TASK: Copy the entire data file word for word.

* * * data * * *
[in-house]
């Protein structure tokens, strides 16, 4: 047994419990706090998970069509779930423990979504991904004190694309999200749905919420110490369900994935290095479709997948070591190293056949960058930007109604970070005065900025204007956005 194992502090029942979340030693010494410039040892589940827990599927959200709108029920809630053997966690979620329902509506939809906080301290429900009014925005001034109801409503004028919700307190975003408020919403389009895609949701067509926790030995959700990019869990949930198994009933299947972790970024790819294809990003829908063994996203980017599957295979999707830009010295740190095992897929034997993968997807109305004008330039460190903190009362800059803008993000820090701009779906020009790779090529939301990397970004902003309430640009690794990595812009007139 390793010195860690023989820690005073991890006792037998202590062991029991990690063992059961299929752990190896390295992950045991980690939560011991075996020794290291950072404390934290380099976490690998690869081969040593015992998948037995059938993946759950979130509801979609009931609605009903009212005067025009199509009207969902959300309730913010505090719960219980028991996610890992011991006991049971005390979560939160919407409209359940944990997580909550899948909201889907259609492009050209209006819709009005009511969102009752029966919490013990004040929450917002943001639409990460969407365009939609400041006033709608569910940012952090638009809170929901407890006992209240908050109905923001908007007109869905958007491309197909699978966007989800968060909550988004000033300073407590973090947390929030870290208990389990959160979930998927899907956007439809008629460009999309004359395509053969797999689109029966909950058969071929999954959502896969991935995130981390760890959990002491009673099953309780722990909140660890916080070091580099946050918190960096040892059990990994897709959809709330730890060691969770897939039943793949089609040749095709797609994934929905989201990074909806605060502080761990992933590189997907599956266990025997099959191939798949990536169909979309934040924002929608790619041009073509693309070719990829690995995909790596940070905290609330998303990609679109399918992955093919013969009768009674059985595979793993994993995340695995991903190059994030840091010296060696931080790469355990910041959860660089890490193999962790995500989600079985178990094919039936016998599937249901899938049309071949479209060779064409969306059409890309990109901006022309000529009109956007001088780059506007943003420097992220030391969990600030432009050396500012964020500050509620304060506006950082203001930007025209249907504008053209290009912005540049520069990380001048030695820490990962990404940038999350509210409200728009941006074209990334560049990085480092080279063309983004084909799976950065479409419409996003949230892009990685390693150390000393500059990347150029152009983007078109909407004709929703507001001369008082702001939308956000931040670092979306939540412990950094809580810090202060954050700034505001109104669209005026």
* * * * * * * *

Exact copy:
[in-house]
């Protein structure tokens, strides 16, 4: 047994419990706090998970069509779930423990979504991904004190694309999200749905919420110490369900994935290095479709997948070591190293056949960058930007109604970070005065900025204007956005 194992502090029942979340030693010494410039040892589940827990599927959200709108029920809630053997966690979620329902509506939809906080301290429900009014925005001034109801409503004028919700307190975003408020919403389009895609949701067509926790030995959700990019869990949930198994009933299947972790970024790819294809990003829908063994996203980017599957295979999707830009010295740190095992897929034997993968997807109305004008330039460190903190009362800059803008993000820090701009779906020009790779090529939301990397970004902003309430640009690794990595812009007139 390793010195860690023989820690005073991890006792037998202590062991029991990690063992059961299929752990190896390295992950045991980690939560011991075996020794290291950072404390934290380099976490690998690869081969040593015992998948037995059938993946759950979130509801979609009931609605009903009212005067025009199509009207969902959300309730913010505090719960219980028991996610890992011991006991049971005390979560939160919407409209359940944990997580909550899948909201889907259609492009050209209006819709009005009511969102009752029966919490013990004040929450917002943001639409990460969407365009939609400041006033709608569910940012952090638009809170929901407890006992209240908050109905923001908007007109869905958007491309197909699978966007989800968060909550988004000033300073407590973090947390929030870290208990389990959160979930998927899907956007439809008629460009999309004359395509053969797999689109029966909950058969071929999954959502896969991935995130981390760890959990002491009673099953309780722990909140660890916080070091580099946050918190960096040892059990990994897709959809709330730890060691969770897939039943793949089609040749095709797609994934929905989201990074909806605060502080761990992933590189997907599956266990025997099959191939798949990536169909979309934040924002929608790619041009073509693309070719990829690995995909790596940070905290609330998303990609679109399918992955093919013969009768009674059985595979793993994993995340695995991903190059994030840091010296060696931080790469355990910041959860660089890490193999962790995500989600079985178990094919039936016998599937249901899938049309071949479209060779064409969306059409890309990109901006022309000529009109956007001088780059506007943003420097992220030391969990600030432009050396500012964020500050509620304060506006950082203001930007025209249907504008053209290009912005540049520069990380001048030695820490990962990404940038999350509210409200728009941006074209990334560049990085480092080279063309983004084909799976950065479409419409996003949230892009990685390693150390000393500059990347150029152009983007078109909407004709929703507001001369008082702001939308956000931040670092979306939540412990950094809580810090202060954050700034505001109104669209005026």